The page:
An independent UN expert announced [press release] on Friday that proposed changes to a Swiss law that imposes heavy fines for people who protest without prior governmental authorization would "unduly restrict the rights to freedom of peaceful assembly and expression." Maina Kiai [official profile], the UN Special Rapporteur on the rights to freedom of peaceful assembly and of association, stated that the rights to speak freely and peaceably assemble are cornerstones of democracy, and that the proposed changes would unduly infringe upon those rights. Kiai expressed particular disdain for the provision that would impose a fine of 100,000 Swiss Francs, or approximately $110,000, on anyone who protests without first obtaining authorization from the Swiss government or fails to comply with police injunctions. Kiai said the fines were excessive and would "have a chilling effect on the enjoyment of the rights to freedom of peaceful assembly and of expression." Kiai also expressed his disappointment with the Swiss government, who had previously championed many peaceful assembly initiatives:
The exercise of fundamental freedoms should not be subject to a previous authorization by the authorities. ... The State has the prime responsibility to protect peaceful assemblies, and cannot circumvent its duty by forcing organizers to provide security personnel. ... Switzerland is leading important initiatives with respect to the promotion and protection of the right to freedom of peaceful assembly. The proposed changes to the law on demonstrations in the canton of Geneva are not in consonance with these positive efforts.The proposed changes in Swiss law will be put to a referendum on Sunday.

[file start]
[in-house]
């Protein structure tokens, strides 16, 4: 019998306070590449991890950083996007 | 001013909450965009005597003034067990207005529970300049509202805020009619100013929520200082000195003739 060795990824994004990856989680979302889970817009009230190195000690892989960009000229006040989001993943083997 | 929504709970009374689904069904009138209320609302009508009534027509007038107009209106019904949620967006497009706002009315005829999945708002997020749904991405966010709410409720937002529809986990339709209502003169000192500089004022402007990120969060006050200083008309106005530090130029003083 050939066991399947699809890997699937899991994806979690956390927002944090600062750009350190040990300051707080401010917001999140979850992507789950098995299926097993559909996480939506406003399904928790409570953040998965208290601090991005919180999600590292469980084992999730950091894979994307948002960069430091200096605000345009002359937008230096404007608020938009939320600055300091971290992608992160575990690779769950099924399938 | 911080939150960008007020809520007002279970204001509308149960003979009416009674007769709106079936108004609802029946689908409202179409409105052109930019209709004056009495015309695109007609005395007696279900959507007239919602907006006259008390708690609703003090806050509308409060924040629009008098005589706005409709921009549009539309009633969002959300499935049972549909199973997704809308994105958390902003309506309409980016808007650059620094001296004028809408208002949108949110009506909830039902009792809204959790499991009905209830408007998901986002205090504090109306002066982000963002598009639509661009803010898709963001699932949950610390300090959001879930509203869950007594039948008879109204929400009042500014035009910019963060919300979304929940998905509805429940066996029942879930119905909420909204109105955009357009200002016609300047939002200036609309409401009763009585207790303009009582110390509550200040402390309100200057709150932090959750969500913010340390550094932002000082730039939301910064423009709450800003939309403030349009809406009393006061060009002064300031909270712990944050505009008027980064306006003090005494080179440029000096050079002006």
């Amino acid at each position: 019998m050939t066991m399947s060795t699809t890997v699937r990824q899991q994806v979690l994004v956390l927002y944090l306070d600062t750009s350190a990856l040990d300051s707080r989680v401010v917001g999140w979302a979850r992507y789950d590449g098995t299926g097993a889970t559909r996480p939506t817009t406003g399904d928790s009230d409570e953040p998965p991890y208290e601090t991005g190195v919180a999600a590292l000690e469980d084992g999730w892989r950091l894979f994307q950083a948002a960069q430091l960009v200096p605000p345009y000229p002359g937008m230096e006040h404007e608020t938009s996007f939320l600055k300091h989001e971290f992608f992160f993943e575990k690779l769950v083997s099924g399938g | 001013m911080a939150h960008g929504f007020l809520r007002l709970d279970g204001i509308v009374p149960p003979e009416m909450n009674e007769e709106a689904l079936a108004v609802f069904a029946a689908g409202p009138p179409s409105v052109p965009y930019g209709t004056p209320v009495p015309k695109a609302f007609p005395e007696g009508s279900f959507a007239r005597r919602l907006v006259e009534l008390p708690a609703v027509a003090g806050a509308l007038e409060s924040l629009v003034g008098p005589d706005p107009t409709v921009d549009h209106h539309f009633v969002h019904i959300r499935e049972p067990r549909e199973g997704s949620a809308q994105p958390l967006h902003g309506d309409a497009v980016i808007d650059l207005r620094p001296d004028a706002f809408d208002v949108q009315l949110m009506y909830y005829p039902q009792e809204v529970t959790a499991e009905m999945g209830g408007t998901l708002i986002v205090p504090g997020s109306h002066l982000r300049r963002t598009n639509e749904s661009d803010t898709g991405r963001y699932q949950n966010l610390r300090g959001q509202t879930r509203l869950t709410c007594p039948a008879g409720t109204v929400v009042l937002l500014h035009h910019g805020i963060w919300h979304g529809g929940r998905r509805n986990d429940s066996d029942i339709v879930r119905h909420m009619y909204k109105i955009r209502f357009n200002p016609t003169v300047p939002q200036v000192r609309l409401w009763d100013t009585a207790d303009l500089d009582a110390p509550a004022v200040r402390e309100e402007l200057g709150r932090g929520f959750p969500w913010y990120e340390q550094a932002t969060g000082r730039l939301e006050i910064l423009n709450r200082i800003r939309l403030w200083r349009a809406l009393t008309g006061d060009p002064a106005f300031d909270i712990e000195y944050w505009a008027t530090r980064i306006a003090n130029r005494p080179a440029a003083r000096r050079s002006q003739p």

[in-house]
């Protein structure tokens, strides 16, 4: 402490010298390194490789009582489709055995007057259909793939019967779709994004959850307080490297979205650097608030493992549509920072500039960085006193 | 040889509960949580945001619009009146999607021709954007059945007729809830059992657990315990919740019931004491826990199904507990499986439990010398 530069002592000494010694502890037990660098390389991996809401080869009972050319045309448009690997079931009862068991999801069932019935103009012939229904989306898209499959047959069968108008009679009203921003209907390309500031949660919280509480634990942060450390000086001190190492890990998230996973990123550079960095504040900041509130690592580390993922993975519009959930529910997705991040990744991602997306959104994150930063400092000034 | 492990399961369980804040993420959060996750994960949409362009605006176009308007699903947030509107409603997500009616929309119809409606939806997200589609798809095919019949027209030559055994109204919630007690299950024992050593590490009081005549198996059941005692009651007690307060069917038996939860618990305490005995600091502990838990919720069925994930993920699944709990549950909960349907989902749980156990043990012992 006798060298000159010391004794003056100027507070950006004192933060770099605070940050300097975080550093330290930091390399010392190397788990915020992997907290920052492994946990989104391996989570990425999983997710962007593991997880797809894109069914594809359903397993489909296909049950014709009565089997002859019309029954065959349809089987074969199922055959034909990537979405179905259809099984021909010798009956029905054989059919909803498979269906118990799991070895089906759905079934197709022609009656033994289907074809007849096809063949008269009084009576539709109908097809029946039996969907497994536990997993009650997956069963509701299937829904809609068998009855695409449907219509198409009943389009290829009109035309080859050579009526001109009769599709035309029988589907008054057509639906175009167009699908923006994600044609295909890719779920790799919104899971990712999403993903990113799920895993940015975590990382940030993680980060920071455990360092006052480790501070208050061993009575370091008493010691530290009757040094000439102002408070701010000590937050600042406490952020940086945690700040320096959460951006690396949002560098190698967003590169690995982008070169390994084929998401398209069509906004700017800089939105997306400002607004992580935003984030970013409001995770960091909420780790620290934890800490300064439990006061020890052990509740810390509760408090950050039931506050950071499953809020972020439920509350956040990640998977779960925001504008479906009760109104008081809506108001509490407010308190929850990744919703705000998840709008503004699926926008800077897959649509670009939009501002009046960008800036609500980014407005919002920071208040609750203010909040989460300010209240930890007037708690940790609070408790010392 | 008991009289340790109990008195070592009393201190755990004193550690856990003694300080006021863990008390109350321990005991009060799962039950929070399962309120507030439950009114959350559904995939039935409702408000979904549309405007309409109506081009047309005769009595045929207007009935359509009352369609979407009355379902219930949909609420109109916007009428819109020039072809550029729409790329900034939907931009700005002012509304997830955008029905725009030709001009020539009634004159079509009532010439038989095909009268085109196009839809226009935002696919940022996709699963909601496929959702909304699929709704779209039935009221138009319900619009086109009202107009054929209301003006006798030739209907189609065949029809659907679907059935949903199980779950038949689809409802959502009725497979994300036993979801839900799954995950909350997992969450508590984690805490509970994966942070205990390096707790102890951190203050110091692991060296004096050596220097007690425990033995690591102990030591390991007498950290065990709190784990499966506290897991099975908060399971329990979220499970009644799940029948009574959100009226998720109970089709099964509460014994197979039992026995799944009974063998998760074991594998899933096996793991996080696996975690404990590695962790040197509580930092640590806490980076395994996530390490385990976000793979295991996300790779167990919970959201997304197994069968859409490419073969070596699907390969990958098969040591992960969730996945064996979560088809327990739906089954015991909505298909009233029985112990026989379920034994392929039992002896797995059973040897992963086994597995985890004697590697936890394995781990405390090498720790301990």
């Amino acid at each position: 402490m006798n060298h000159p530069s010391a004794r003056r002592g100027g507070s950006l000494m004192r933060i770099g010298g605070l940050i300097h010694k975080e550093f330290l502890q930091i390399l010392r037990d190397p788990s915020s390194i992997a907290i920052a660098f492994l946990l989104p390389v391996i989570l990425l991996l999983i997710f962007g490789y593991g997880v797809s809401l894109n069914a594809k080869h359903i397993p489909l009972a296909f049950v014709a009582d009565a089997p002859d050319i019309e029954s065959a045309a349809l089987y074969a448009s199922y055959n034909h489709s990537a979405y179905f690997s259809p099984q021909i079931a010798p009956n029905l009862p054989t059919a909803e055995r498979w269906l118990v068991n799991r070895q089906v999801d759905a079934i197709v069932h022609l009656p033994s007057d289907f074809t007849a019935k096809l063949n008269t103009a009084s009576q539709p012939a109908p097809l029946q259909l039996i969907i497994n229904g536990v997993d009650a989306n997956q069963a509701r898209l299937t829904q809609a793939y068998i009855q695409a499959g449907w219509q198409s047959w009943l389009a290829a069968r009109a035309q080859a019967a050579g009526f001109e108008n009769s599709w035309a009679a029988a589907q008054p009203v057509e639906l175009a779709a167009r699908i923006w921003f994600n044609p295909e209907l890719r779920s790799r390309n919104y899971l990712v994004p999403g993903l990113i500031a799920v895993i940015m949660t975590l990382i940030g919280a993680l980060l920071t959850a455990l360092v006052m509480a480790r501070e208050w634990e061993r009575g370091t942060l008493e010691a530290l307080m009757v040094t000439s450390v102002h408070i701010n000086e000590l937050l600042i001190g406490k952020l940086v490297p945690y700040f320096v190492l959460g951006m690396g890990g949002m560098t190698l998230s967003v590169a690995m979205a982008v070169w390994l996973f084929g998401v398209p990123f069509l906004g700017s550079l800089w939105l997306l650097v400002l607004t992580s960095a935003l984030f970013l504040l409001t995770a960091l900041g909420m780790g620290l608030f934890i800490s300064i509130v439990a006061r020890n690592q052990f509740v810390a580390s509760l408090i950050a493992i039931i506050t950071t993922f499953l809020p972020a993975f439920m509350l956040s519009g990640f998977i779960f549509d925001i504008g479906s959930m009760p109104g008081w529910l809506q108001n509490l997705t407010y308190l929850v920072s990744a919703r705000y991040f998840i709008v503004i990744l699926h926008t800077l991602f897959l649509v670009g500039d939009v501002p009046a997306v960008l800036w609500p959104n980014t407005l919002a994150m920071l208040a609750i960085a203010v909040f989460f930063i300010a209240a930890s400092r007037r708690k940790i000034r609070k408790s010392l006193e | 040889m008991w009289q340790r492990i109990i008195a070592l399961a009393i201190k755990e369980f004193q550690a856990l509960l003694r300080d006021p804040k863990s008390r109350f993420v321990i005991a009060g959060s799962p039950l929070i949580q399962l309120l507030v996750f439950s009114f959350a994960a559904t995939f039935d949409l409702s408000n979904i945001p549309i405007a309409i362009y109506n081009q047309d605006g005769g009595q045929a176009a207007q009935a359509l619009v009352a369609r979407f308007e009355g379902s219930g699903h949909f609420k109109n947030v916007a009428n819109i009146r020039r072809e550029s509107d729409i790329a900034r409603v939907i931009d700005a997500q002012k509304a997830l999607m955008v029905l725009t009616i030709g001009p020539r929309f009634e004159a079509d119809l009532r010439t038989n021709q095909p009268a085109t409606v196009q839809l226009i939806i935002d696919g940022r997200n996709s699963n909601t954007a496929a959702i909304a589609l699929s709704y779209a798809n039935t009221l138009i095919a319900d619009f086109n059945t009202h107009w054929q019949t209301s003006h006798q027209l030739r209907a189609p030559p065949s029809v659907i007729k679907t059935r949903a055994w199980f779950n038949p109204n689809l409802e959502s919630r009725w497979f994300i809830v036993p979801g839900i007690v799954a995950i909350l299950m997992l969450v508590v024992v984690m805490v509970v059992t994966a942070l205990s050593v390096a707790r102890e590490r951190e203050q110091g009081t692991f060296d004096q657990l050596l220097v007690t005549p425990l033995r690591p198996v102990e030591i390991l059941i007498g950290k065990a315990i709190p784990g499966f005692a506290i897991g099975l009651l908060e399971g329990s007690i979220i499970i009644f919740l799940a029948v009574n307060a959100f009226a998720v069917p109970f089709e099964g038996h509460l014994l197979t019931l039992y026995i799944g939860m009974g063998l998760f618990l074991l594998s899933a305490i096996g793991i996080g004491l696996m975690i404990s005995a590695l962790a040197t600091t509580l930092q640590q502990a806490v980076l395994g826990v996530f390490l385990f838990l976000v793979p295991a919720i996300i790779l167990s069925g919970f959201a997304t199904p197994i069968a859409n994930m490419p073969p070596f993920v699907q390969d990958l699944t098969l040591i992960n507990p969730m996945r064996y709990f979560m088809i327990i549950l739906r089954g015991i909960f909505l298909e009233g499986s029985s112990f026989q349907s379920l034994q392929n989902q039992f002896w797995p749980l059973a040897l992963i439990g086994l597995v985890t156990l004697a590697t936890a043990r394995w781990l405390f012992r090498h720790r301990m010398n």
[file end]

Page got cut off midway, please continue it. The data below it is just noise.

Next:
The UN, as well as human rights groups, have criticized nations' recent crackdowns on peaceful assembly. In December, a group of UN human rights experts denounced a Malaysian law [JURIST report] that limits citizens' freedom to protest. In November, the UN issued a report [JURIST report] condemning Syria for violating a myriad of human rights, including the right to peacefully assemble. Earlier in November, UN Secretary-General Ban Ki-Moon [official profile] urged Egyptian officials to protect the right to assemble [JURIST report]. That same month, Amnesty International (AI) [advocacy website] accused the Ugandan government [JURIST report] of infringing on citizens' freedom of speech and assembly rights.